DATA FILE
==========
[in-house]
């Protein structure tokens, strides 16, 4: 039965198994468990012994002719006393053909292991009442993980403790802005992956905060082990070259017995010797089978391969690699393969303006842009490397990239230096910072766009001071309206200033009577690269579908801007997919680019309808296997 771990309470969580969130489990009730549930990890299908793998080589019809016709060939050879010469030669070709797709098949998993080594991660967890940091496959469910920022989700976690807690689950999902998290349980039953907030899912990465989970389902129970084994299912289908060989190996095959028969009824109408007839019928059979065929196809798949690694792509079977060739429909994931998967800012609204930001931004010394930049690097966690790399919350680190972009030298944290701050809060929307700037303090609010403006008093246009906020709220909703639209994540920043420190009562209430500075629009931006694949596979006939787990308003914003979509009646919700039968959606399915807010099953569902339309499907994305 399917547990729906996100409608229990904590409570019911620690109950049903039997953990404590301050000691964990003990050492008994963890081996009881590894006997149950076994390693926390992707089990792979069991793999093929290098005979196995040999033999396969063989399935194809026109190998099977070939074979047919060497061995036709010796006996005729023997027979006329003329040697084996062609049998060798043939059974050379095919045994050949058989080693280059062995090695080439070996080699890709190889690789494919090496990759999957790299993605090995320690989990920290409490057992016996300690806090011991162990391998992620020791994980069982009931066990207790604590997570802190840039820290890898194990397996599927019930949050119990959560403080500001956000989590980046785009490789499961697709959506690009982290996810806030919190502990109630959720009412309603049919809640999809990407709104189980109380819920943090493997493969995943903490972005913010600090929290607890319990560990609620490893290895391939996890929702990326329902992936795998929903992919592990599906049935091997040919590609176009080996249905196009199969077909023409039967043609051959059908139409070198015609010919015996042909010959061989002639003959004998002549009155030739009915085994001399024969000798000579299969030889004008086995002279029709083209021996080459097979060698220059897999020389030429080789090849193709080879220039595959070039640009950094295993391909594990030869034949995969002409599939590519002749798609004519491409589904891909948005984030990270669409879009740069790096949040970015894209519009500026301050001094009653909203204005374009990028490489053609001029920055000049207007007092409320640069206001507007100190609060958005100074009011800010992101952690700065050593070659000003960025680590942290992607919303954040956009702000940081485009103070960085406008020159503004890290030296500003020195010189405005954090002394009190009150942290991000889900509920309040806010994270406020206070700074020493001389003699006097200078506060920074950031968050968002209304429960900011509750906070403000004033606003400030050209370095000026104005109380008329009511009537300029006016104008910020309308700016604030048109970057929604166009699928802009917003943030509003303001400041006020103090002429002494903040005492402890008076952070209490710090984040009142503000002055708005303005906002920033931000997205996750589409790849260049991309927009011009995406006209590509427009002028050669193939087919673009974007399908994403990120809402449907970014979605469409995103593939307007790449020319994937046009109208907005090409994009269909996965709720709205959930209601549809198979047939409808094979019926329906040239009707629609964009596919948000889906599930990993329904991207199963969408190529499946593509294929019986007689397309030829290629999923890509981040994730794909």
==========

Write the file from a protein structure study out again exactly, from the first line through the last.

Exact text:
[in-house]
């Protein structure tokens, strides 16, 4: 039965198994468990012994002719006393053909292991009442993980403790802005992956905060082990070259017995010797089978391969690699393969303006842009490397990239230096910072766009001071309206200033009577690269579908801007997919680019309808296997 771990309470969580969130489990009730549930990890299908793998080589019809016709060939050879010469030669070709797709098949998993080594991660967890940091496959469910920022989700976690807690689950999902998290349980039953907030899912990465989970389902129970084994299912289908060989190996095959028969009824109408007839019928059979065929196809798949690694792509079977060739429909994931998967800012609204930001931004010394930049690097966690790399919350680190972009030298944290701050809060929307700037303090609010403006008093246009906020709220909703639209994540920043420190009562209430500075629009931006694949596979006939787990308003914003979509009646919700039968959606399915807010099953569902339309499907994305 399917547990729906996100409608229990904590409570019911620690109950049903039997953990404590301050000691964990003990050492008994963890081996009881590894006997149950076994390693926390992707089990792979069991793999093929290098005979196995040999033999396969063989399935194809026109190998099977070939074979047919060497061995036709010796006996005729023997027979006329003329040697084996062609049998060798043939059974050379095919045994050949058989080693280059062995090695080439070996080699890709190889690789494919090496990759999957790299993605090995320690989990920290409490057992016996300690806090011991162990391998992620020791994980069982009931066990207790604590997570802190840039820290890898194990397996599927019930949050119990959560403080500001956000989590980046785009490789499961697709959506690009982290996810806030919190502990109630959720009412309603049919809640999809990407709104189980109380819920943090493997493969995943903490972005913010600090929290607890319990560990609620490893290895391939996890929702990326329902992936795998929903992919592990599906049935091997040919590609176009080996249905196009199969077909023409039967043609051959059908139409070198015609010919015996042909010959061989002639003959004998002549009155030739009915085994001399024969000798000579299969030889004008086995002279029709083209021996080459097979060698220059897999020389030429080789090849193709080879220039595959070039640009950094295993391909594990030869034949995969002409599939590519002749798609004519491409589904891909948005984030990270669409879009740069790096949040970015894209519009500026301050001094009653909203204005374009990028490489053609001029920055000049207007007092409320640069206001507007100190609060958005100074009011800010992101952690700065050593070659000003960025680590942290992607919303954040956009702000940081485009103070960085406008020159503004890290030296500003020195010189405005954090002394009190009150942290991000889900509920309040806010994270406020206070700074020493001389003699006097200078506060920074950031968050968002209304429960900011509750906070403000004033606003400030050209370095000026104005109380008329009511009537300029006016104008910020309308700016604030048109970057929604166009699928802009917003943030509003303001400041006020103090002429002494903040005492402890008076952070209490710090984040009142503000002055708005303005906002920033931000997205996750589409790849260049991309927009011009995406006209590509427009002028050669193939087919673009974007399908994403990120809402449907970014979605469409995103593939307007790449020319994937046009109208907005090409994009269909996965709720709205959930209601549809198979047939409808094979019926329906040239009707629609964009596919948000889906599930990993329904991207199963969408190529499946593509294929019986007689397309030829290629999923890509981040994730794909």